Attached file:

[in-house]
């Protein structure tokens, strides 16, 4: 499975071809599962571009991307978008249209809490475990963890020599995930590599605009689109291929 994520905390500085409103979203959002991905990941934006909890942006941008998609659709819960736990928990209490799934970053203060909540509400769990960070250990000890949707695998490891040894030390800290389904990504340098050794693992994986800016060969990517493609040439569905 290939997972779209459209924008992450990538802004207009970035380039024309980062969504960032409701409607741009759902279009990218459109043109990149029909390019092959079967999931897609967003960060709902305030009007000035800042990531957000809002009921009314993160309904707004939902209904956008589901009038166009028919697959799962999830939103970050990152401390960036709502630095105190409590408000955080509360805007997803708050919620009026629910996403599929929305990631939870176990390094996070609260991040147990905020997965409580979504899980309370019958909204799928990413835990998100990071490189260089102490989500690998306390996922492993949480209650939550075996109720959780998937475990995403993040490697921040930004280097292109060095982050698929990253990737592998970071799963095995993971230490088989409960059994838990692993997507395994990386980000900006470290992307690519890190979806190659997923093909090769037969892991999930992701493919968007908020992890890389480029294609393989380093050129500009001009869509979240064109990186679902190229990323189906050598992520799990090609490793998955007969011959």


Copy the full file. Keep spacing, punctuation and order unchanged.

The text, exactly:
[in-house]
């Protein structure tokens, strides 16, 4: 499975071809599962571009991307978008249209809490475990963890020599995930590599605009689109291929 994520905390500085409103979203959002991905990941934006909890942006941008998609659709819960736990928990209490799934970053203060909540509400769990960070250990000890949707695998490891040894030390800290389904990504340098050794693992994986800016060969990517493609040439569905 290939997972779209459209924008992450990538802004207009970035380039024309980062969504960032409701409607741009759902279009990218459109043109990149029909390019092959079967999931897609967003960060709902305030009007000035800042990531957000809002009921009314993160309904707004939902209904956008589901009038166009028919697959799962999830939103970050990152401390960036709502630095105190409590408000955080509360805007997803708050919620009026629910996403599929929305990631939870176990390094996070609260991040147990905020997965409580979504899980309370019958909204799928990413835990998100990071490189260089102490989500690998306390996922492993949480209650939550075996109720959780998937475990995403993040490697921040930004280097292109060095982050698929990253990737592998970071799963095995993971230490088989409960059994838990692993997507395994990386980000900006470290992307690519890190979806190659997923093909090769037969892991999930992701493919968007908020992890890389480029294609393989380093050129500009001009869509979240064109990186679902190229990323189906050598992520799990090609490793998955007969011959």